The guard is suddenly yelling. That is something that sort of continues, the yelling. The actors and actresses all yell with such irreverence, with intent to disorient and confuse. It is very psychological. It is kind of silly. All of the actors enter, the play begins. It is director Charlotte Cramer ’19, watching from a corner, observing her work.

Exit The King is silly and horrific and simultaneously melodramatic and bleak. It falls within the Theater of the Absurd. The script rhymes and reasons with itself solely and not the audience’s expectations. It is very funny, but always very startling. It is incredibly well written.

Similar to the yelling, there is a lot of rather visceral noise and touch. I recall Queen Marie, played by Claire Sullivan ’18, slapping an electrical box in a way that actually frightened me. Things similar to that.

Somebody is laughing at every joke made (there are lots of jokes made) and I am starting to wonder if she were planted in the audience by the director, as a sort of pro-laughter agitator. She is laughing with such heavy pronunciation, like a gun salute: huh-huh-huh. I am laughing too now. I do not think at her; I would like to imagine I was not so cruel.

The end is sad and stares you in your frightened sockets. It is genuine, stare-into-the-abyss sort of terror. You would think that we, as an age group, a young generation, would not be able to so acutely portray that sort of horror but the Robinson Players do so, wonderfully. Much of that capability, rested on Michael Driscal ’19, the rambling, dying king, who provided so much of the confusion and fear of the play. Other notables: Julia Gutterman ’20, who delivered her lines and character with a lovely deadpan and Justin Demers ’18, who portrayed the Doctor and did so with wit. Bravo.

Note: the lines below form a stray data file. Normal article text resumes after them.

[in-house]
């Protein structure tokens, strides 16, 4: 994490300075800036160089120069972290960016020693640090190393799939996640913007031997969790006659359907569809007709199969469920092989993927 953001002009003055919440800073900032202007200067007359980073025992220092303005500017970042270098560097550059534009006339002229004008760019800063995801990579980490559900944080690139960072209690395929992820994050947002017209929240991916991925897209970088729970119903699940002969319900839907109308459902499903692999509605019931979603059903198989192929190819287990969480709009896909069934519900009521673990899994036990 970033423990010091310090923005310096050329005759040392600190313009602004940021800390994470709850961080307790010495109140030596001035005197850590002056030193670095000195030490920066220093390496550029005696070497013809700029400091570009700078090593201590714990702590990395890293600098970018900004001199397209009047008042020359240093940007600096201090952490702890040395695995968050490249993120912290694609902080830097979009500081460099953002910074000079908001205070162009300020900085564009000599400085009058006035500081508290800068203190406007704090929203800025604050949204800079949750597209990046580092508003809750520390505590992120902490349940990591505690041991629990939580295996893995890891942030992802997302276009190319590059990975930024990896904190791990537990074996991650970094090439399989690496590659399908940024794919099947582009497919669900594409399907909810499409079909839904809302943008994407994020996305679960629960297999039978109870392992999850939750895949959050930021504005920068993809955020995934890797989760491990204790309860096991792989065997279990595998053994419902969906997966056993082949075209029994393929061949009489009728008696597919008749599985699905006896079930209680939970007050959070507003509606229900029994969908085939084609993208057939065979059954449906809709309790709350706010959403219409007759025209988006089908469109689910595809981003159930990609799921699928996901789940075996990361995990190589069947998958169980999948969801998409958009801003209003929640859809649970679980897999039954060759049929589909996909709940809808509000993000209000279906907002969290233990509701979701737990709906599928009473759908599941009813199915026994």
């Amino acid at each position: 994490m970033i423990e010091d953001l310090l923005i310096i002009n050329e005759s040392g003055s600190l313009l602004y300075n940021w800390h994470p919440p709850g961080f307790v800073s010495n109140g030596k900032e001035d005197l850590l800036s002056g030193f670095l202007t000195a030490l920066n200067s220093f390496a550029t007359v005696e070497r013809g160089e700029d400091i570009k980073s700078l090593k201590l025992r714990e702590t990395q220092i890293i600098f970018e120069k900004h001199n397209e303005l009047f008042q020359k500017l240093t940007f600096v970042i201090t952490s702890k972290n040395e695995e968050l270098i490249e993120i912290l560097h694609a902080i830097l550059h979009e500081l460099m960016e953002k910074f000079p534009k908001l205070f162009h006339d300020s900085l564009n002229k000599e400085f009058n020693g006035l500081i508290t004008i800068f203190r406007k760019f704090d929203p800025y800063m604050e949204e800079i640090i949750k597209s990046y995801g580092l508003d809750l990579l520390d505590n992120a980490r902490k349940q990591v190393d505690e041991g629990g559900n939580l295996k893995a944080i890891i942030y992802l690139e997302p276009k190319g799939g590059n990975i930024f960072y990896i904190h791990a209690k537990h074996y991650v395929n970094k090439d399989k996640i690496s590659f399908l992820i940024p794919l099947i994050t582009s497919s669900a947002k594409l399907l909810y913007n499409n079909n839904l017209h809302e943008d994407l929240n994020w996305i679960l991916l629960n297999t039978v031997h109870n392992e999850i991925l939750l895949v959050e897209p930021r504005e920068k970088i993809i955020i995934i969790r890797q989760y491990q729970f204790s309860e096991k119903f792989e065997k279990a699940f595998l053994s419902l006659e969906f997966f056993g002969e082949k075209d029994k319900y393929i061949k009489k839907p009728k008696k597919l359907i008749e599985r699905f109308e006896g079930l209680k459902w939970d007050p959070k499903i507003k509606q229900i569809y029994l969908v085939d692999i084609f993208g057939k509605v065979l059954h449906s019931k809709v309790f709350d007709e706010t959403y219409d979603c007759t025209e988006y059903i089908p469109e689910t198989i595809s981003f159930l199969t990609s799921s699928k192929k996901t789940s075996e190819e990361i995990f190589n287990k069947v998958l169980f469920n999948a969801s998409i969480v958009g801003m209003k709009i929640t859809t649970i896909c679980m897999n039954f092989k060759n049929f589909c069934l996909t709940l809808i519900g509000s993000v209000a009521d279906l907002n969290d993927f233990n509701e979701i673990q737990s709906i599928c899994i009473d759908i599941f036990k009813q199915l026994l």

The play ends. I am happy to have been there.


Come relax, recharge, and jam out at Nezinscot Farm

In case the fact has escaped you, we go to school in Lewiston, Maine. Our little town is not exactly the most hustling-bustling place there ever was. But if you know where to look, there are a plethora of activities to keep you occupied on a chilly Saturday night. If ever you feel suffocated by the Bates Bubble, find a friend with a car and head over to Nezinscot Farm for Fiberjam.

Located just up the road in Turner, Maine, you can normally find Batesies at the farmhouse store for brunch during the warmer months of the year. But, what many do not know is that every other Saturday night the farm hosts a potluck dinner and a bluegrass jam session.

For just ten bucks, you can indulge in homemade pizzas, baked beans, pulled pork, and fresh organic salad with dressing made of a secret recipe that is out of this world. Sitting at long tables, I ate with the friends with whom I came to the farm, and others who needed to fill the empty seats. Among the people I met were Forest – who is indeed a forester – and Roberta the ecologist. Over dinner, we talked about everything from present political situations and sustainable farming to the secret in that delicious salad dressing.

Sarah Sachs ’18 noted, “the atmosphere made for the perfect relaxed Saturday night. The food was amazing and the community was incredibly welcoming.”

But the fun did not end after the last bite was eaten; after dinner everyone was invited upstairs to the Fiber Studio to listen or participate in the jamming session. Chairs placed in a circle among the hand-dyed yarns provided a cozy atmosphere that could not be beat. Taking seats in the back of the circle, my friends and I took time to take in the scene before us. In the musicians’ circle there were guitars of all shapes and sizes, ukuleles, a blue fiddle, a trombone, a banjo and a homemade Bronze Age era dord.